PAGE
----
Pearl Shapes and Colors

While many people are aware that pearls come in a wide variety of shapes and sizes, most assume that a pearl is a pearl. Seven Seas Pearls at this time only works with saltwater pearls. When it comes to saltwater pearls, there are three types of pearls: Akoya Pearls, South Sea Pearls and Tahitian Pearls. Each of these types of pearls come from a different oyster and are farmed in different parts of the world. When people traditionally think of pearls, many people assume that pearls are all round. While many pearls are round, they also come in gorgeous shapes such as baroque, semi-round, button, teardrop, and oval. One shape is not necessarily better than another – it is strictly preference.

In this blog we are going to give you an overview of each type of pearl and would encourage you to read other parts of our blogs for more details about each type of pearl.

Akoya Pearls

Akoya Pearls are farmed in the waters off the coast of Japan. The temperature, tide and nutrients make this the perfect farming ground for these beauties. Akoya Pearls range in color from white, ivory, blue, silver – and have a multitude of overtones that pair with these base colors. Akoya Pearls are the smallest in size of all the saltwater pearl varieties; typically they range from 2mm in size all the way up to 10mm in size. The most common size of Akoya Pearl is around 7mm. Akoya pearls are considered the “classic” type of pearls. Many women have at least one strand of Akoya pearls in their collection. Akoya pearls can be dressed up – or down depending on the occasion. Because of their size, Akoya Pearls typically are less exaggerated in the more unusual shapes in comparison to South Sea and Tahitian Pearls. Akoya Pearls are typically found in round, semi-round and baroque shapes.

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Tahitian Pearls are farmed in the waters of the French Polynesia (think Tahiti). Tahitian Pearls are found in the black lipped oyster and grow best in the shallow nutrient rich beds called atolls. Tahitian Pearls have magnificent spectrum of colors ranging from black, gray, green, purple, peacock, chocolate and eggplant. For each one of these base colors are dozens of overtones that give Tahitian Pearls a very complex color palette. Tahitian Pearls typically range in size from 8mm (on the small side) and can be found as large as 20mm. Any Tahitian Pearl that is less than 9mm in size tends to be classified as small Tahitian Pearls whereas anything larger than 13mm is considered large and rarer. Typically, Tahitian Pearl necklaces range from 10mm to 13mm in size. Because of the incredible size and color range, Tahitian Pearls have incredible shapes ranging from round, semi-round, baroque, button and teardrop.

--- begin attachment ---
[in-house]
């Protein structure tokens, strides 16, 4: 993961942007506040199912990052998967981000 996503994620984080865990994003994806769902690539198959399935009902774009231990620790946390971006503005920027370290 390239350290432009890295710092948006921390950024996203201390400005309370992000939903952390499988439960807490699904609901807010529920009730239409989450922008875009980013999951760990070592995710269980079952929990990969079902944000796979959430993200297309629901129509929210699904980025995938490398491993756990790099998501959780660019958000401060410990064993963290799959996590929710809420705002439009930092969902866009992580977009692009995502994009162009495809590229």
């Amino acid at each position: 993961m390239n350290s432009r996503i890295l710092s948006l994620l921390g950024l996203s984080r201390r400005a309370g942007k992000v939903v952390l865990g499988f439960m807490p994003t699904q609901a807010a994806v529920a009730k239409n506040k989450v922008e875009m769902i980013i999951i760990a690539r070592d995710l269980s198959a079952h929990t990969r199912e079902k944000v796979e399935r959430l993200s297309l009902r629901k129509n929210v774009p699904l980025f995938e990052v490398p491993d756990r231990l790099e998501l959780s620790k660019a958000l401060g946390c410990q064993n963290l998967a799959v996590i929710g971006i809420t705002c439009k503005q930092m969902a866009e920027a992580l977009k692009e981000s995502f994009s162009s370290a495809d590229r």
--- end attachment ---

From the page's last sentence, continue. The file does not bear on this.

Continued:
South Sea Pearls

Of the saltwater pearl variety South Sea Pearls are by far the largest. South Sea Pearls as their name would suggest are farmed in the South Sea (near Australia). South Sea Pearls come in a beautiful range of white, ivory, cream, champagne, gold, and blue. As with other types of saltwater pearls, South Sea Pearls also have stunning overtones that when paired with the base color creates absolutely stunning shades. South Sea Pearls range in size from 8mm (the smallest) all the way up to 25mm– which are incredibly rare. The average size of South Sea Pearls is 15mm. Because these pearls are so large in size, they come in gorgeous abstract and exaggerated baroque, teardrop, round and semi round shapes.

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Bridal Pearl Jewelry

Finding the right dress, the perfect reception site, and selecting the flowers for a wedding can all be very stressful. One thing that many brides save until closer to the wedding date is finding the perfect piece of jewelry to accent their gown. While it’s obvious that we love pearls, we think that pearls are almost always the perfect piece to accentuate a bride on her big day. In this blog, we are going to give you a few tips and tricks to consider if you are looking for the perfect pearl jewelry piece to wear on your big day!

FotoFlexer_PhotoType of Pearl

Akoya Pearls are commonly thought to be the traditional “go to pearl” for most brides. These gorgeous little gems are delicate and sophisticated. Their wide range of colors will accommodate any skin tone and styles can be selected to accentuate any type of wedding gown. If you consider yourself a traditional bride – chances are that you will fall in love with the beauty of Akoya Pearls.

Depending on the type of gown, setting and personality of the bride, Tahitian Pearls can also be a stunning accent for a bride. Tahitian Pearls are a more bold choice for brides who want their bridal jewelry to make a statement. Personally, if you are having a beach wedding – we absolutely love the choice of Tahitian Pearls.

South Sea Pearls are also a very common selection for brides. Larger than Akoyas, South Sea Pearls give the drama that Tahitians give – with a very similar color spectrum to Akoya Pearls. If you are looking for a larger piece of pearl jewelry that is more subtle in overall color – then South Sea Pearls are just what you are looking for.

The perfect shade…

As any bride knows, there are literally dozens of shades of “white” when it comes to bridalgowns. We recommend when shopping for bridal jewelry to either have your wedding dress with you, or a similar swatch of fabric in the same color tone. This will allow us to help you select the color and tone of pearl that will best accentuate your skin tone and dress.